Underwater power play for metals in full swing – by Alisha Hiyate (Northern Miner – May 2024)


Despite its stranglehold on mining and processing, there’s one arena of critical minerals that China doesn’t control – underwater resources. No one does, as deep sea mining has yet to begin. But it’s not the sci-fi fantasy it once may have seemed.

The International Seabed Authority (ISA), which next meets in July, is hashing out the world’s first underwater mining code. Deep sea mining could technically begin as soon as July, even in the absence of rules which the ISA aims to have in place by 2025.

That’s because in 2021, ISA member Nauru triggered a two-year countdown for the body to either solidify regulations, or to allow mining with whatever guidance is in place. The island nation is the sponsor state for exploration licences held by the world’s most advanced seafloor miner in waiting, The Metals Company.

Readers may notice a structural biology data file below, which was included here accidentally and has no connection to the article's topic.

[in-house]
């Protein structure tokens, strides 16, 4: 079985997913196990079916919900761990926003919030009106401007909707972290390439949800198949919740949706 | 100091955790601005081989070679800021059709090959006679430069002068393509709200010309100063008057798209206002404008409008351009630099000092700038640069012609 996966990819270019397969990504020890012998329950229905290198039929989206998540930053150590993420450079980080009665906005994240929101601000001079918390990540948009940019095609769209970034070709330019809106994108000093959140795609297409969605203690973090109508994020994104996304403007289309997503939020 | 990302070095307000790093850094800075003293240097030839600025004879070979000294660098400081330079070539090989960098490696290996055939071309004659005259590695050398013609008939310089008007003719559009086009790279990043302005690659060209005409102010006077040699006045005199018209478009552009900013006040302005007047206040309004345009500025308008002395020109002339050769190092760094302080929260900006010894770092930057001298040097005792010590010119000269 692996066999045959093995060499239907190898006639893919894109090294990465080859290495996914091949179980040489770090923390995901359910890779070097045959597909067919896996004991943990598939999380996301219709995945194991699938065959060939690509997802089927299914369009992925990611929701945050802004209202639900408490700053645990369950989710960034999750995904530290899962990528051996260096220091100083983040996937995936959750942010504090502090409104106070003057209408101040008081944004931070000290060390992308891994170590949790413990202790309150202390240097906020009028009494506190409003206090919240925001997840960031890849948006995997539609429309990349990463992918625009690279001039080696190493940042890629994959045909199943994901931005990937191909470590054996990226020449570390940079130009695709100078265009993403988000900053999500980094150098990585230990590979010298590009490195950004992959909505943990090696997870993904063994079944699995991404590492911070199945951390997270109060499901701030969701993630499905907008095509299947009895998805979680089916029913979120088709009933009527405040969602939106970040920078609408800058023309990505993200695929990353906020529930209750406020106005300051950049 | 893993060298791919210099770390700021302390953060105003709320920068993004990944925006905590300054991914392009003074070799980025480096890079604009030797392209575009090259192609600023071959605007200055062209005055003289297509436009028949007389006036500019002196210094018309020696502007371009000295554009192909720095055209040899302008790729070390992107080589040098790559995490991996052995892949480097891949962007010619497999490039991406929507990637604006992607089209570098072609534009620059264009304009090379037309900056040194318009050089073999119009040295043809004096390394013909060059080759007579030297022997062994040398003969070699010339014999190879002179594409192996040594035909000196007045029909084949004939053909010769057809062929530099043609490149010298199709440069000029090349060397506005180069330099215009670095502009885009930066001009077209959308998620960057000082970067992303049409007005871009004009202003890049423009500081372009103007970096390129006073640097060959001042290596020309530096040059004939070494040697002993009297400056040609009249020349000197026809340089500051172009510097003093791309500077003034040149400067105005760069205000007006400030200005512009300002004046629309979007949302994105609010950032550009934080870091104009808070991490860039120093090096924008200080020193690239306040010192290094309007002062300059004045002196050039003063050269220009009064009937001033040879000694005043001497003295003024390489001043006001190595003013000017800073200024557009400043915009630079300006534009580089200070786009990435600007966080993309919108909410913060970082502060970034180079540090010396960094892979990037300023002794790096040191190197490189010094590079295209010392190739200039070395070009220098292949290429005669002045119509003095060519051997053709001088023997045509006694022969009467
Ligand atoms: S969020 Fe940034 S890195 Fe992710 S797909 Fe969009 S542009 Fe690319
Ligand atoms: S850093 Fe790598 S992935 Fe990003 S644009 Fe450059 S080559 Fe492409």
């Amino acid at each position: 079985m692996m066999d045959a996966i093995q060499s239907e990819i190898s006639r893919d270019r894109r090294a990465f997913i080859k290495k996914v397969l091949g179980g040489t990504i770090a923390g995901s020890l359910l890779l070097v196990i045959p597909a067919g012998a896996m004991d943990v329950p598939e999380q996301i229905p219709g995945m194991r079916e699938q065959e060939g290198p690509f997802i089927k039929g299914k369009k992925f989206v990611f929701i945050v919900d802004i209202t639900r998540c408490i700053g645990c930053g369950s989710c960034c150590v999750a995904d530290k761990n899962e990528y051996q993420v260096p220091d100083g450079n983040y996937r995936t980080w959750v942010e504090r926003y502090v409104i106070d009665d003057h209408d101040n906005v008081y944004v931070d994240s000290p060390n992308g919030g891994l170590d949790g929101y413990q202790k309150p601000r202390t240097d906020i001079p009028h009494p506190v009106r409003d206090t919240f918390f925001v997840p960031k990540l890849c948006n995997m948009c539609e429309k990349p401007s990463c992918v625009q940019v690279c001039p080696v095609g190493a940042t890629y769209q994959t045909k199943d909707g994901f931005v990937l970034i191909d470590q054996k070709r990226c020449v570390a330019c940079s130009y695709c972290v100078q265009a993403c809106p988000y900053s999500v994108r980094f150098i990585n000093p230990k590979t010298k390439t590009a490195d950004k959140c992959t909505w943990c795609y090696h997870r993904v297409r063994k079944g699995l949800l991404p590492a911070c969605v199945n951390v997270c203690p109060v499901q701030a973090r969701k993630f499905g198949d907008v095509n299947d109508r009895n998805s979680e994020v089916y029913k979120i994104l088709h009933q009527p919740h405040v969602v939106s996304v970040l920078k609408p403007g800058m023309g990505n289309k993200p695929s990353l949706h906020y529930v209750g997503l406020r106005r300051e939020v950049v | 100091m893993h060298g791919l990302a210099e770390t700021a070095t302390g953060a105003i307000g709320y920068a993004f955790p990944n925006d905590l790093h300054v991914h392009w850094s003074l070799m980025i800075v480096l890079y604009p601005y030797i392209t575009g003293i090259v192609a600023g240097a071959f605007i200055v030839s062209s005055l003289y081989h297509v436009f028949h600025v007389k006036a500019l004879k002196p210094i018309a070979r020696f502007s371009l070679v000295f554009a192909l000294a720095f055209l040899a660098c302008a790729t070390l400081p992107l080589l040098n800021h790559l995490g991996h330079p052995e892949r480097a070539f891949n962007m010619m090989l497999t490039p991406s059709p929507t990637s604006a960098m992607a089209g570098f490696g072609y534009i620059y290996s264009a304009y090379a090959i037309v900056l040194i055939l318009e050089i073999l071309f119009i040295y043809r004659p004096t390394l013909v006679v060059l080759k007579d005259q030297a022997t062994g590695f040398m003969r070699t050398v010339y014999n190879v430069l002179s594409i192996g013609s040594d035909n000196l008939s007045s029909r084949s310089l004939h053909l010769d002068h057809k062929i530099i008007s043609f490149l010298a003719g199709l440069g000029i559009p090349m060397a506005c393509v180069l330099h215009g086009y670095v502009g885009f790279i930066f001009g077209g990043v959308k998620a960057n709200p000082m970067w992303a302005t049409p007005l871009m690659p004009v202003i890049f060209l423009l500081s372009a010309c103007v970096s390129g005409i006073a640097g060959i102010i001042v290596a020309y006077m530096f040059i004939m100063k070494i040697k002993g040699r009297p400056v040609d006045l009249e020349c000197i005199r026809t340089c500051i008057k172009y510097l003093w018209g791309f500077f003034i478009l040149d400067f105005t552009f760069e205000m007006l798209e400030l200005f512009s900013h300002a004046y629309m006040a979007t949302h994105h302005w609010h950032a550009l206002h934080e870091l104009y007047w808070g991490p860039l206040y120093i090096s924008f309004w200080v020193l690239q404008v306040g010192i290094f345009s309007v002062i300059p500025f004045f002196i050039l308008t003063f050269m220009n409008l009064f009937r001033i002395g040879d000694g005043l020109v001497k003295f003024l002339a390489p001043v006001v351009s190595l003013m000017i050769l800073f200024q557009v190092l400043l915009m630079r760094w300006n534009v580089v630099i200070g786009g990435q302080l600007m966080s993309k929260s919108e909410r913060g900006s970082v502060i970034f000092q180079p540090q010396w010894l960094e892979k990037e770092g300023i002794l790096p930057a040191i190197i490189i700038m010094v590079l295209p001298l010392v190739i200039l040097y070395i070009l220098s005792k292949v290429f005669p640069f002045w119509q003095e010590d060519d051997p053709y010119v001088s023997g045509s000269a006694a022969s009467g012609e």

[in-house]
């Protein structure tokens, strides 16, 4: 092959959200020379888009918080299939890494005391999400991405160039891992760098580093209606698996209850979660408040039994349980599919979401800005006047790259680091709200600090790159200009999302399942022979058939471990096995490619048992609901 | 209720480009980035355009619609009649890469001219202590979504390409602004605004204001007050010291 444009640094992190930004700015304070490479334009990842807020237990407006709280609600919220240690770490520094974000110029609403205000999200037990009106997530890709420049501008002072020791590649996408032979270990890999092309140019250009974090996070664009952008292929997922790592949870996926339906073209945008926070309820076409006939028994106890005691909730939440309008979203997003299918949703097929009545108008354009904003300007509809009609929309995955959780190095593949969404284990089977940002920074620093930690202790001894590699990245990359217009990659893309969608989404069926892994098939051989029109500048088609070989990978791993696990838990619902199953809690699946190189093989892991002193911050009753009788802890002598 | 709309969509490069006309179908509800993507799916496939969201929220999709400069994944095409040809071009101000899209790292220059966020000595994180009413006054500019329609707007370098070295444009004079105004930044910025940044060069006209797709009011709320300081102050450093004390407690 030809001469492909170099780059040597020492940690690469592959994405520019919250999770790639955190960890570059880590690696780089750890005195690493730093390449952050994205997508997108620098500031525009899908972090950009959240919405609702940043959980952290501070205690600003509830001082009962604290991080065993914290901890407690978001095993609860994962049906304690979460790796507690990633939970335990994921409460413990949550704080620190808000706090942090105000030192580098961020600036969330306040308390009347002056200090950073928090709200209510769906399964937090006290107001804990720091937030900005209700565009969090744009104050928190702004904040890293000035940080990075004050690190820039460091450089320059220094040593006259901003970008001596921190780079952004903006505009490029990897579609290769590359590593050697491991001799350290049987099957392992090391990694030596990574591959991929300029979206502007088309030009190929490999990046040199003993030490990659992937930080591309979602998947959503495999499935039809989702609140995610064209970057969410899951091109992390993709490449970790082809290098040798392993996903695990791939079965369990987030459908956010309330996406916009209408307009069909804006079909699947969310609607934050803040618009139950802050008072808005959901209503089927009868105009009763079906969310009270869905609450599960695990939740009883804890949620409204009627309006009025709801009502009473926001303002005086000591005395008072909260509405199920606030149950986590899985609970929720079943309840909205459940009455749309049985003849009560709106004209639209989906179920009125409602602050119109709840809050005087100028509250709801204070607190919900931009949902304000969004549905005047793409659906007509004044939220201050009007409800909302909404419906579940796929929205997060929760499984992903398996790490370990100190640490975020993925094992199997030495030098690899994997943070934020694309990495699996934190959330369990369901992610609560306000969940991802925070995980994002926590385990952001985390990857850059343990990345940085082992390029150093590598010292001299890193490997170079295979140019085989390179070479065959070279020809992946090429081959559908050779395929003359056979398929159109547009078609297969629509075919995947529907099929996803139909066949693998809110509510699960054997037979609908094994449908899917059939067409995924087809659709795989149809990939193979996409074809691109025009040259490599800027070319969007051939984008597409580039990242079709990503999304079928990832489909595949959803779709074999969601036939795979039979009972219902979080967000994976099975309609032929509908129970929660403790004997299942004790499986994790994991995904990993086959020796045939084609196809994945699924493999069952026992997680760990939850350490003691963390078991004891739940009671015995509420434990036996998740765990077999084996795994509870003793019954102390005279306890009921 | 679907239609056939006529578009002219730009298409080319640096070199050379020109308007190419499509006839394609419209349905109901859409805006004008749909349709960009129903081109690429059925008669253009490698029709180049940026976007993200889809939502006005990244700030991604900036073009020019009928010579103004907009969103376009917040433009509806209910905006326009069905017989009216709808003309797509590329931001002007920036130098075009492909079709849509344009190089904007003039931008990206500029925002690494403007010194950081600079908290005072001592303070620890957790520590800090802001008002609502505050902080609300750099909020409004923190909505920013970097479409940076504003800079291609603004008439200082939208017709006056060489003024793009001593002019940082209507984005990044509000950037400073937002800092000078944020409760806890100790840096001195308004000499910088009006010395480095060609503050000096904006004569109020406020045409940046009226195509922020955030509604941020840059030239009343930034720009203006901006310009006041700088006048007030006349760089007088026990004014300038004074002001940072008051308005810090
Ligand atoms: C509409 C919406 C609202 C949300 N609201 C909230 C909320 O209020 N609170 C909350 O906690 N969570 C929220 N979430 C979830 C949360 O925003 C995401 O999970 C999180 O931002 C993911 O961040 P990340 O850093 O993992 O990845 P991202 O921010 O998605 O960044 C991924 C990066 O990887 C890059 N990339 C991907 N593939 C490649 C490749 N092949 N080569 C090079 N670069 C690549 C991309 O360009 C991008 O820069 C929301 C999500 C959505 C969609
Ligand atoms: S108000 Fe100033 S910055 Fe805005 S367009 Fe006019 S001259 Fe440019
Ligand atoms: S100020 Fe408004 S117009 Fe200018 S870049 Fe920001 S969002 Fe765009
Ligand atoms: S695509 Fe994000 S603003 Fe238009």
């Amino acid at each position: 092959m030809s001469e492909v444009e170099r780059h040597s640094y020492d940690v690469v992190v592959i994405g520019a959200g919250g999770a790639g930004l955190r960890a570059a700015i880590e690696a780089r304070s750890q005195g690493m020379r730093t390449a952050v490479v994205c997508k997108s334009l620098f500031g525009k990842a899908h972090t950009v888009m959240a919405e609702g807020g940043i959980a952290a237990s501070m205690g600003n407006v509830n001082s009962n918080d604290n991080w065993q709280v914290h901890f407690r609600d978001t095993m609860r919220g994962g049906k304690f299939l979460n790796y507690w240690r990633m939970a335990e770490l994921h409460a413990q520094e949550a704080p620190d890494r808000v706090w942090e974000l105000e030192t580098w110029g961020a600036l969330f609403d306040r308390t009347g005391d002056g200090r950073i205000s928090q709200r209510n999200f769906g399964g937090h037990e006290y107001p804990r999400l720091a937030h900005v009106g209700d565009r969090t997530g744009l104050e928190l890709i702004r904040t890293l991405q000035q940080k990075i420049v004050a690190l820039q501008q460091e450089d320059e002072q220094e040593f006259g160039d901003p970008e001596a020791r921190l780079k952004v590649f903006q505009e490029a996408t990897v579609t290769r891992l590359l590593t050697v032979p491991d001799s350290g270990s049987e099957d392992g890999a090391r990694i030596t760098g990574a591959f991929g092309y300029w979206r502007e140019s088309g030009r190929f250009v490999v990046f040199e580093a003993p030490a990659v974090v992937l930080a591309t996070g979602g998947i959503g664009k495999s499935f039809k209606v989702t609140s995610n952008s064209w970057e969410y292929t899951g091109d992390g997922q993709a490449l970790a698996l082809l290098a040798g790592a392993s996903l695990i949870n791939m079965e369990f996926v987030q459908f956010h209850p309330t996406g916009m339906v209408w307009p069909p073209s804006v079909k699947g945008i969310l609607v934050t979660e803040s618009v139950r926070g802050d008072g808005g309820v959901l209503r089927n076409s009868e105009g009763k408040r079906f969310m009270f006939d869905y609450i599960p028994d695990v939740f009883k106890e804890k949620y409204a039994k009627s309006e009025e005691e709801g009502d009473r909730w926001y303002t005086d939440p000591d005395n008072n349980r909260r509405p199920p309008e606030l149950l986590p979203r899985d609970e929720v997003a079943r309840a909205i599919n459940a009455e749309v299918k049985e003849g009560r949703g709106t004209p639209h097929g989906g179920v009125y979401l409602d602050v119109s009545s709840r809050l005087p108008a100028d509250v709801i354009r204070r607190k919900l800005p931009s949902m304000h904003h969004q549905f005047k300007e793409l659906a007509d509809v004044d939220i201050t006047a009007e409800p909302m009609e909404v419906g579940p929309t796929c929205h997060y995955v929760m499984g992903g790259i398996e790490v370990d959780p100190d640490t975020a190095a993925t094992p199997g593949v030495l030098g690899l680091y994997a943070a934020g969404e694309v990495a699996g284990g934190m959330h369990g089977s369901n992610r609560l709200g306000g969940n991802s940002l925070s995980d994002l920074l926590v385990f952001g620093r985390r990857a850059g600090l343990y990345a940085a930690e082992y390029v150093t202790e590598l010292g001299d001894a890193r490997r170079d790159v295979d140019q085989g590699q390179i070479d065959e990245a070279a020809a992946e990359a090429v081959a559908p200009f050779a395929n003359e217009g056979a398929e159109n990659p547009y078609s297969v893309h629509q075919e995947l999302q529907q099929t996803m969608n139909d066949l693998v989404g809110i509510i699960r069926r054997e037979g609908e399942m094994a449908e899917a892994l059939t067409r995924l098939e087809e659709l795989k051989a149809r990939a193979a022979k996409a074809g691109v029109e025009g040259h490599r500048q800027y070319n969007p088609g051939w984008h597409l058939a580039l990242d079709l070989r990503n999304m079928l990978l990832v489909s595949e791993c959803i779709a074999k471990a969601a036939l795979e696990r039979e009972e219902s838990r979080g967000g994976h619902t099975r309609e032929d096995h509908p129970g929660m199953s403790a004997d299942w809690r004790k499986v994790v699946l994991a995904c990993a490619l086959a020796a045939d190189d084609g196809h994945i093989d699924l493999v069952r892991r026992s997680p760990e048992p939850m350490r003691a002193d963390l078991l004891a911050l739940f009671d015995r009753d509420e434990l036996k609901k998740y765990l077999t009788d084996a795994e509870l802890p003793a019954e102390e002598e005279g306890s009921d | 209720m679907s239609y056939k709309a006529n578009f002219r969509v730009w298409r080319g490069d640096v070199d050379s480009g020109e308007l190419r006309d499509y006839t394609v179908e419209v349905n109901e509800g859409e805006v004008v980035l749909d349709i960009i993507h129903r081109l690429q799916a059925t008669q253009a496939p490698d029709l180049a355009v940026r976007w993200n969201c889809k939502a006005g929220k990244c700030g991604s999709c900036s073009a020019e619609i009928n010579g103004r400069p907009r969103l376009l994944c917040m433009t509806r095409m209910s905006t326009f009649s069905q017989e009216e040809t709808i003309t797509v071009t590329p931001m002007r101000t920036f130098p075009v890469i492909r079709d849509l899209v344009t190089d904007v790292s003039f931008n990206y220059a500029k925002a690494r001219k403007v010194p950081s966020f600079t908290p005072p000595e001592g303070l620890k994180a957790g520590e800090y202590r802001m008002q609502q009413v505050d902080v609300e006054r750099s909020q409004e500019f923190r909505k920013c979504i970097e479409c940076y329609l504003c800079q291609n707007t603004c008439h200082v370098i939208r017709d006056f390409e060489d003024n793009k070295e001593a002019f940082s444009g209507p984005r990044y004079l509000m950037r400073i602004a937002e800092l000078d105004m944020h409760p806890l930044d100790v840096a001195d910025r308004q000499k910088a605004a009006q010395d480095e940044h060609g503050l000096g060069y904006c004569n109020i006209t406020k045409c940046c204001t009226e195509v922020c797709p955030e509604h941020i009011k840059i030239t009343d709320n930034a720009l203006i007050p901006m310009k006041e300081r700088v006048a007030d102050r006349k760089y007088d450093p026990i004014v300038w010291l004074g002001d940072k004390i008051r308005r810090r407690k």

The NASDAQ-listed company plans to apply for a licence to “mine” seafloor polymetallic nodules, rich in cobalt, nickel, copper and manganese, this year. It hopes to start collecting the nodules using its robotic seafloor machinery in the Clarion-Clipperton Zone, a region of the Pacific Ocean that lies between Hawaii and Mexico, by late 2025.

For the rest of this editorial: https://www.northernminer.com/editorial/underwater-power-play-for-metals-in-full-swing/1003866984/